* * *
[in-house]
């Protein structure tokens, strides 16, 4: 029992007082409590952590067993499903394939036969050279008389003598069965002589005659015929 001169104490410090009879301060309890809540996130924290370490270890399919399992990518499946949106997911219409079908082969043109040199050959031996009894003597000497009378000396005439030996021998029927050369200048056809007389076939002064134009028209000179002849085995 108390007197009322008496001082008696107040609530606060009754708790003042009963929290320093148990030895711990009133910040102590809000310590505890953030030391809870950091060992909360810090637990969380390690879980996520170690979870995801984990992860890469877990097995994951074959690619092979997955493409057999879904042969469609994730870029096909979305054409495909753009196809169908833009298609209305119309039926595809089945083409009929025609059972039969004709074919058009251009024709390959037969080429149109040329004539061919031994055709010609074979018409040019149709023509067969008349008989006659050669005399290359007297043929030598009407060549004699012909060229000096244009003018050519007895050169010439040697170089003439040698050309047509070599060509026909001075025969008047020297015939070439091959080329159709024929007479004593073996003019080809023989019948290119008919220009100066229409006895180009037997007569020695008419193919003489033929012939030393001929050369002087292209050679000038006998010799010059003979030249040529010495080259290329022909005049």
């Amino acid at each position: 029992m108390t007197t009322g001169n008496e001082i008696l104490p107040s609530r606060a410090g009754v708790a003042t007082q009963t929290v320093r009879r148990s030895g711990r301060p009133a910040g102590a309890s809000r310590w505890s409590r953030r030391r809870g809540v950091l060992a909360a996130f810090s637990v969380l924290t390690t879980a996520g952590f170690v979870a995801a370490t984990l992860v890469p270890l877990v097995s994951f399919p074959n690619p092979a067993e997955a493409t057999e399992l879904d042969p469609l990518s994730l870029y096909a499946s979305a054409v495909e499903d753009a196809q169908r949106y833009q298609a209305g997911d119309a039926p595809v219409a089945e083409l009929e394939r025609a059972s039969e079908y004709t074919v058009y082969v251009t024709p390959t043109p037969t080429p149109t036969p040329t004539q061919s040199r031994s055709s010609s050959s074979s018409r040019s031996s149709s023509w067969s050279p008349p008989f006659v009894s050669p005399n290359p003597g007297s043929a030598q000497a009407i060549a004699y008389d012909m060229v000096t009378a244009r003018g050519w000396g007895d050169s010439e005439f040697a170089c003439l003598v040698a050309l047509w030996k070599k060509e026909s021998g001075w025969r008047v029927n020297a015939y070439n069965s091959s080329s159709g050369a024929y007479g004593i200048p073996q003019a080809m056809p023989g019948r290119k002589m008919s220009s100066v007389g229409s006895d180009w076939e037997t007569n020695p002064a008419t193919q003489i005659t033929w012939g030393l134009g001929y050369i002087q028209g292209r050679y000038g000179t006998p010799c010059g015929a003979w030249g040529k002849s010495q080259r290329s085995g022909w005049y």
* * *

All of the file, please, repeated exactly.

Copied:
[in-house]
């Protein structure tokens, strides 16, 4: 029992007082409590952590067993499903394939036969050279008389003598069965002589005659015929 001169104490410090009879301060309890809540996130924290370490270890399919399992990518499946949106997911219409079908082969043109040199050959031996009894003597000497009378000396005439030996021998029927050369200048056809007389076939002064134009028209000179002849085995 108390007197009322008496001082008696107040609530606060009754708790003042009963929290320093148990030895711990009133910040102590809000310590505890953030030391809870950091060992909360810090637990969380390690879980996520170690979870995801984990992860890469877990097995994951074959690619092979997955493409057999879904042969469609994730870029096909979305054409495909753009196809169908833009298609209305119309039926595809089945083409009929025609059972039969004709074919058009251009024709390959037969080429149109040329004539061919031994055709010609074979018409040019149709023509067969008349008989006659050669005399290359007297043929030598009407060549004699012909060229000096244009003018050519007895050169010439040697170089003439040698050309047509070599060509026909001075025969008047020297015939070439091959080329159709024929007479004593073996003019080809023989019948290119008919220009100066229409006895180009037997007569020695008419193919003489033929012939030393001929050369002087292209050679000038006998010799010059003979030249040529010495080259290329022909005049």
């Amino acid at each position: 029992m108390t007197t009322g001169n008496e001082i008696l104490p107040s609530r606060a410090g009754v708790a003042t007082q009963t929290v320093r009879r148990s030895g711990r301060p009133a910040g102590a309890s809000r310590w505890s409590r953030r030391r809870g809540v950091l060992a909360a996130f810090s637990v969380l924290t390690t879980a996520g952590f170690v979870a995801a370490t984990l992860v890469p270890l877990v097995s994951f399919p074959n690619p092979a067993e997955a493409t057999e399992l879904d042969p469609l990518s994730l870029y096909a499946s979305a054409v495909e499903d753009a196809q169908r949106y833009q298609a209305g997911d119309a039926p595809v219409a089945e083409l009929e394939r025609a059972s039969e079908y004709t074919v058009y082969v251009t024709p390959t043109p037969t080429p149109t036969p040329t004539q061919s040199r031994s055709s010609s050959s074979s018409r040019s031996s149709s023509w067969s050279p008349p008989f006659v009894s050669p005399n290359p003597g007297s043929a030598q000497a009407i060549a004699y008389d012909m060229v000096t009378a244009r003018g050519w000396g007895d050169s010439e005439f040697a170089c003439l003598v040698a050309l047509w030996k070599k060509e026909s021998g001075w025969r008047v029927n020297a015939y070439n069965s091959s080329s159709g050369a024929y007479g004593i200048p073996q003019a080809m056809p023989g019948r290119k002589m008919s220009s100066v007389g229409s006895d180009w076939e037997t007569n020695p002064a008419t193919q003489i005659t033929w012939g030393l134009g001929y050369i002087q028209g292209r050679y000038g000179t006998p010799c010059g015929a003979w030249g040529k002849s010495q080259r290329s085995g022909w005049y």